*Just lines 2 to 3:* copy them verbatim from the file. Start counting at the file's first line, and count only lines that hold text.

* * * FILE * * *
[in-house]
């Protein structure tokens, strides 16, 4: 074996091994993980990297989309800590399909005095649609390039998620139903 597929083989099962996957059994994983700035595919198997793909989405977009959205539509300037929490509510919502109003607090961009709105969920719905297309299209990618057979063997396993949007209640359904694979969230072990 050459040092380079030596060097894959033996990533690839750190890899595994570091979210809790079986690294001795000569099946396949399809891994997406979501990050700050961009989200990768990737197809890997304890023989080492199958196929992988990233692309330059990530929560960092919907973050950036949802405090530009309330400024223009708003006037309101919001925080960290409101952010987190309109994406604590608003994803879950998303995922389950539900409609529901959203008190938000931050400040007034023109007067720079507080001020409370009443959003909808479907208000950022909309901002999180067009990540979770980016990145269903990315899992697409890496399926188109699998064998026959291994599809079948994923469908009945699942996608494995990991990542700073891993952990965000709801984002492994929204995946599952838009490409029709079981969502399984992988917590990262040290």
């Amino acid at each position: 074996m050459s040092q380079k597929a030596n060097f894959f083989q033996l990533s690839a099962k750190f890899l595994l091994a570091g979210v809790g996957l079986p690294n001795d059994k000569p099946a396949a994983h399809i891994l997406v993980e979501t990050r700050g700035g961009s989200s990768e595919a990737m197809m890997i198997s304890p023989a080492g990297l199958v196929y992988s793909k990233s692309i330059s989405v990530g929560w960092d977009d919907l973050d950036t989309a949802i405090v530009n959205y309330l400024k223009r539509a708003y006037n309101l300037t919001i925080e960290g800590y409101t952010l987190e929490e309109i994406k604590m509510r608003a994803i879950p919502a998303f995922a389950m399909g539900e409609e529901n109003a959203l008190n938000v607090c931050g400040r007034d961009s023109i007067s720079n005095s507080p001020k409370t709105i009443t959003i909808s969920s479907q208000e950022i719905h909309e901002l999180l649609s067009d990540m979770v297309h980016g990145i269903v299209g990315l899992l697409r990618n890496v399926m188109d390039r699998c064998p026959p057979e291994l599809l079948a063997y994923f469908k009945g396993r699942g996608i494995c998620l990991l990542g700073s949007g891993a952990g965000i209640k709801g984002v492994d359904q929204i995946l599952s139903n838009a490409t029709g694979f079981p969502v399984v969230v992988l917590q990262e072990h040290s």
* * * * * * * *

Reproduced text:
């Protein structure tokens, strides 16, 4: 074996091994993980990297989309800590399909005095649609390039998620139903 597929083989099962996957059994994983700035595919198997793909989405977009959205539509300037929490509510919502109003607090961009709105969920719905297309299209990618057979063997396993949007209640359904694979969230072990 050459040092380079030596060097894959033996990533690839750190890899595994570091979210809790079986690294001795000569099946396949399809891994997406979501990050700050961009989200990768990737197809890997304890023989080492199958196929992988990233692309330059990530929560960092919907973050950036949802405090530009309330400024223009708003006037309101919001925080960290409101952010987190309109994406604590608003994803879950998303995922389950539900409609529901959203008190938000931050400040007034023109007067720079507080001020409370009443959003909808479907208000950022909309901002999180067009990540979770980016990145269903990315899992697409890496399926188109699998064998026959291994599809079948994923469908009945699942996608494995990991990542700073891993952990965000709801984002492994929204995946599952838009490409029709079981969502399984992988917590990262040290």
């Amino acid at each position: 074996m050459s040092q380079k597929a030596n060097f894959f083989q033996l990533s690839a099962k750190f890899l595994l091994a570091g979210v809790g996957l079986p690294n001795d059994k000569p099946a396949a994983h399809i891994l997406v993980e979501t990050r700050g700035g961009s989200s990768e595919a990737m197809m890997i198997s304890p023989a080492g990297l199958v196929y992988s793909k990233s692309i330059s989405v990530g929560w960092d977009d919907l973050d950036t989309a949802i405090v530009n959205y309330l400024k223009r539509a708003y006037n309101l300037t919001i925080e960290g800590y409101t952010l987190e929490e309109i994406k604590m509510r608003a994803i879950p919502a998303f995922a389950m399909g539900e409609e529901n109003a959203l008190n938000v607090c931050g400040r007034d961009s023109i007067s720079n005095s507080p001020k409370t709105i009443t959003i909808s969920s479907q208000e950022i719905h909309e901002l999180l649609s067009d990540m979770v297309h980016g990145i269903v299209g990315l899992l697409r990618n890496v399926m188109d390039r699998c064998p026959p057979e291994l599809l079948a063997y994923f469908k009945g396993r699942g996608i494995c998620l990991l990542g700073s949007g891993a952990g965000i209640k709801g984002v492994d359904q929204i995946l599952s139903n838009a490409t029709g694979f079981p969502v399984v969230v992988l917590q990262e072990h040290s």